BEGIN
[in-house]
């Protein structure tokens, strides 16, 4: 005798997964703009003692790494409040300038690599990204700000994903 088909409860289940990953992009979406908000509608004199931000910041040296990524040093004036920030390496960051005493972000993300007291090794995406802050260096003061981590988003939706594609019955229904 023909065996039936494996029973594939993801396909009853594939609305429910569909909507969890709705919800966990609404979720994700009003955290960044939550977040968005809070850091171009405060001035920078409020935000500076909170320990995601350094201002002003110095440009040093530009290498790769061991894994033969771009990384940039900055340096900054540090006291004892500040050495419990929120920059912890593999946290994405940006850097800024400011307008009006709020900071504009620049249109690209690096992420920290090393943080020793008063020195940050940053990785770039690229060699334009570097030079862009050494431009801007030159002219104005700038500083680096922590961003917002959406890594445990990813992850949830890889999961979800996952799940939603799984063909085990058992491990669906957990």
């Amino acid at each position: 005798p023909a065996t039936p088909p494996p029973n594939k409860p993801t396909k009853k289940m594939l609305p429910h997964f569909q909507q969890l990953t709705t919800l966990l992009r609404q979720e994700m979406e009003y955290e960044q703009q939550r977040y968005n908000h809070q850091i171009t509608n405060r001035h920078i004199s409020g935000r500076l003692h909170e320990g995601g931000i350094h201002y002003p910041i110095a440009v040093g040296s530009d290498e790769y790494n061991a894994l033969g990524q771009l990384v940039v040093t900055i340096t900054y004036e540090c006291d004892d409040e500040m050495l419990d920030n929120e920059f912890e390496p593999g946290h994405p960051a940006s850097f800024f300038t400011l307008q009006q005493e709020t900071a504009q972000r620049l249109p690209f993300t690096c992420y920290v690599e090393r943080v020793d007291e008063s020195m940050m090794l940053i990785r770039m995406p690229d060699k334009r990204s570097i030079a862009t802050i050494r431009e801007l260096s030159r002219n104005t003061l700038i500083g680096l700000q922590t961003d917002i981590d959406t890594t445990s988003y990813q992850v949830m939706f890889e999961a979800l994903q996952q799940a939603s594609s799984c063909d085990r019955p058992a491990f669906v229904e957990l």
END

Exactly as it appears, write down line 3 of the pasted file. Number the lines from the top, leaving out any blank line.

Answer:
């Amino acid at each position: 005798p023909a065996t039936p088909p494996p029973n594939k409860p993801t396909k009853k289940m594939l609305p429910h997964f569909q909507q969890l990953t709705t919800l966990l992009r609404q979720e994700m979406e009003y955290e960044q703009q939550r977040y968005n908000h809070q850091i171009t509608n405060r001035h920078i004199s409020g935000r500076l003692h909170e320990g995601g931000i350094h201002y002003p910041i110095a440009v040093g040296s530009d290498e790769y790494n061991a894994l033969g990524q771009l990384v940039v040093t900055i340096t900054y004036e540090c006291d004892d409040e500040m050495l419990d920030n929120e920059f912890e390496p593999g946290h994405p960051a940006s850097f800024f300038t400011l307008q009006q005493e709020t900071a504009q972000r620049l249109p690209f993300t690096c992420y920290v690599e090393r943080v020793d007291e008063s020195m940050m090794l940053i990785r770039m995406p690229d060699k334009r990204s570097i030079a862009t802050i050494r431009e801007l260096s030159r002219n104005t003061l700038i500083g680096l700000q922590t961003d917002i981590d959406t890594t445990s988003y990813q992850v949830m939706f890889e999961a979800l994903q996952q799940a939603s594609s799984c063909d085990r019955p058992a491990f669906v229904e957990l």